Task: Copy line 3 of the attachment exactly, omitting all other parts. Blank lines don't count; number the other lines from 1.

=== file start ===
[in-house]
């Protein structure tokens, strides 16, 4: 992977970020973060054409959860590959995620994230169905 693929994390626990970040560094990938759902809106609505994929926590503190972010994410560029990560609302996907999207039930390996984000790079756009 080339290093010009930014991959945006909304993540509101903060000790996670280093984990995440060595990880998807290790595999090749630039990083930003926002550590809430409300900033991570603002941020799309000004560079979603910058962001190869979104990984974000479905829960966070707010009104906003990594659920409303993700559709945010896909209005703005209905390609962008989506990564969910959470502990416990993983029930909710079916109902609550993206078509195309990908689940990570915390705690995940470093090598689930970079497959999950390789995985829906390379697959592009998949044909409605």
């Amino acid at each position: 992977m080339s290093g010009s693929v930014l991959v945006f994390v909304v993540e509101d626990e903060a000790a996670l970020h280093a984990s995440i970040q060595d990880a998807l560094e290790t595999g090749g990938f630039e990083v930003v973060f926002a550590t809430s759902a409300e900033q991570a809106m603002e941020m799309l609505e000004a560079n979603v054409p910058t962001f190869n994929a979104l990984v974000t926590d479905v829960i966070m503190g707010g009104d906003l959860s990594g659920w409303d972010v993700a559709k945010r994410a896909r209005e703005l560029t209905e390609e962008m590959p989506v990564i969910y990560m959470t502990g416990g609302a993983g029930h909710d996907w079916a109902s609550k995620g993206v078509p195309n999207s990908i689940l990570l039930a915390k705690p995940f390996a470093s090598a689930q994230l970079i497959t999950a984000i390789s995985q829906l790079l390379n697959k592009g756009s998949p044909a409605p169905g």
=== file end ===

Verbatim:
């Amino acid at each position: 992977m080339s290093g010009s693929v930014l991959v945006f994390v909304v993540e509101d626990e903060a000790a996670l970020h280093a984990s995440i970040q060595d990880a998807l560094e290790t595999g090749g990938f630039e990083v930003v973060f926002a550590t809430s759902a409300e900033q991570a809106m603002e941020m799309l609505e000004a560079n979603v054409p910058t962001f190869n994929a979104l990984v974000t926590d479905v829960i966070m503190g707010g009104d906003l959860s990594g659920w409303d972010v993700a559709k945010r994410a896909r209005e703005l560029t209905e390609e962008m590959p989506v990564i969910y990560m959470t502990g416990g609302a993983g029930h909710d996907w079916a109902s609550k995620g993206v078509p195309n999207s990908i689940l990570l039930a915390k705690p995940f390996a470093s090598a689930q994230l970079i497959t999950a984000i390789s995985q829906l790079l390379n697959k592009g756009s998949p044909a409605p169905g």